had not committed to the goal of complete, verifiable,
irreversible denuclearization. North Korea wanted to be
accepted as a nuclear state with ICBM capabilities. The
DPRK's September 3 letter to the UN was indicative of this
point. In the letter, the DPRK acknowledged that it had
reprocessed spent fuel rods and extracted plutonium that was
being weaponized, and after six years of denial, admitted to
possessing a uranium enrichment program. A key question
would be whether North Korea would negotiate while UNSC
Resolution 1874 sanctions were still in place, Ambassador
DeTrani noted.

22. (S) Ambassador DeTrani observed that North Korea had
established a pattern of walking away from negotiations as a
sign of displeasure, such as its 13-month hiatus from the
Six-Party Talks after the U.S. had suggested it possessed an
HEU program and its similarly long absence in protest of
reports of money laundering through a Macau bank (BDA). In
both of these instances, the Six-Party Talks partners had
conceded something, after which the DPRK returned to the
Talks. The U.S. intelligence community assessed that if the
Six-Party Talks partners did not concede something, the DPRK
would be reluctant to move the Six-Party process forward.
Ambassador DeTrani emphasized the shared U.S.-China objective
in achieving progress in the Six-Party Talks building upon
the September 2005 joint statement that XXXXXXXXXXXX was so
instrumental in crafting.

China committed to 6-party talks, denuclearization
--------------------------------------------- -----

23. (S) The Six-Party Talks, on the whole, "have been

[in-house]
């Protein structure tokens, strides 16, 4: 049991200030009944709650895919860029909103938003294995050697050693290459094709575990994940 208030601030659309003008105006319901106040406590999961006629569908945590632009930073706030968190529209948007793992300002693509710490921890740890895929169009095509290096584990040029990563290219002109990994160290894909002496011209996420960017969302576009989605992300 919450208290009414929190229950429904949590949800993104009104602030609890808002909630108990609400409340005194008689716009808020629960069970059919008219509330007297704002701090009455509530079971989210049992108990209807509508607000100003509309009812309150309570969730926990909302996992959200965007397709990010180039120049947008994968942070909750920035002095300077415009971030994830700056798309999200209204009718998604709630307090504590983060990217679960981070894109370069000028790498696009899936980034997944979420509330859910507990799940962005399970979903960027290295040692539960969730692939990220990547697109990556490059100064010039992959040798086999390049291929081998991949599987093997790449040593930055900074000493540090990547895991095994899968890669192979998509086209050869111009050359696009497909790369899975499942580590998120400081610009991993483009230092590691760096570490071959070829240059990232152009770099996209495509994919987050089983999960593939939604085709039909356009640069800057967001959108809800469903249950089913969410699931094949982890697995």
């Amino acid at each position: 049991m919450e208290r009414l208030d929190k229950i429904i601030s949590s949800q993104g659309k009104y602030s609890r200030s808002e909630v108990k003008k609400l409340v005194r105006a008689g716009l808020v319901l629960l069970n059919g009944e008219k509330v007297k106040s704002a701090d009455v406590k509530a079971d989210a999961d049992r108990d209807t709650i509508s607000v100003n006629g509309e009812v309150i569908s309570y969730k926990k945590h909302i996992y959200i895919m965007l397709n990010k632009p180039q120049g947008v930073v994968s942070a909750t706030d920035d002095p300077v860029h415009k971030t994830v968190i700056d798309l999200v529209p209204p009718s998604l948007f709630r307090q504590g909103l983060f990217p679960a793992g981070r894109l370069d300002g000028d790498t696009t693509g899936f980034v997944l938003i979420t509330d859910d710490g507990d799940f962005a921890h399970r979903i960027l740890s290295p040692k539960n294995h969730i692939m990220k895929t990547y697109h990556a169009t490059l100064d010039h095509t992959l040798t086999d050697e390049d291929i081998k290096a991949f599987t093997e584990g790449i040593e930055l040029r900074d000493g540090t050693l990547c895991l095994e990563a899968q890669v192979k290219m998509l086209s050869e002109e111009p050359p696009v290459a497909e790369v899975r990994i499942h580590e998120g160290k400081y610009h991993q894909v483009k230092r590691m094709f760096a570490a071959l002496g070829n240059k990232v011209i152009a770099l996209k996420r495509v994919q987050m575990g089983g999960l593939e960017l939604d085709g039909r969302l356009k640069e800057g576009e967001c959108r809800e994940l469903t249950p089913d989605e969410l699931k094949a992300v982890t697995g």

positive," XXXXXXXXXXXX declared. XXXXXXXXXXXX recounted that he had told North Korean counterparts on numerous occasions that the
Six-Party Talks enabled the U.S. and North Korea to feel
comfortable with bilateral engagement. China supported
U.S.-DPRK bilateral engagement, and such contact would not
affect U.S.-China relations, XXXXXXXXXXXX assured, allowing that other Six-Party Talks partners might not share the same view.

Beijing 00002964 005 of 005

24. (S) XXXXXXXXXXXX affirmed that China was committed to getting
North Korea back to the negotiating table. In order to
protect the gains that had been made and to advance the
Six-Party Talks, all parties had to remain committed to the
September 2005 joint statement on North Korea's
denuclearization. XXXXXXXXXXXX allowed that in light of the
current situation, it might be necessary to refine the
statement, but nonetheless, the September 2005 statement had
to serve as the starting point.

25. (S) On North Korean denuclearization, XXXXXXXXXXXX agreed with the U.S. assessment that it would be difficult to obtain
North Korea's commitment. The U.S. should inform North Korea
that improved U.S.-DPRK relations depended upon verifiable
steps toward denuclearization. XXXXXXXXXXXX agreed with the U.S.
assessment that North Korea had not made a strategic decision
to forego its nuclear weapons program. North Korea was
looking in particular at its relations with the U.S. and was
not moved by Chinese representations of what steps the U.S.
would be willing to take. North Korea often insisted that it
was an independent country and did not like having China as a
go-between with the U.S., according to XXXXXXXXXXXX.

China urges bilateral, multilateral combination
--------------------------------------------- ---

26. (S) XXXXXXXXXXXX proposed that Six-Party Talks partners
consider using bilateral mechanisms within the Six-Party
Talks framework to improve relations with North Korea.
Through a combination of bilateral and multilateral channels,
it might be possible to persuade North Korea to abandon its
nuclear program. Because the opportunity to persuade North
Korea still existed, China would continue making vigorous
efforts in this pursuit. XXXXXXXXXXXX stressed that the Chinese
government was serious about UNSC Resolution 1874
implementation, adding that there had not been any change in
China's policy.

27. (S) The Deputy Secretary agreed with XXXXXXXXXXXX basic
conclusions, expressed appreciation for XXXXXXXXXXXXxxxx leadership on the North Korea issue, and reiterated the U.S. interest in
continued close contact with China. xxxxx offered to
provide a briefing for the U.S. immediately following Premier
Wen Jiabao's October 4-6 visit to Pyongyang.

28. (U) The Deputy Secretary cleared this message.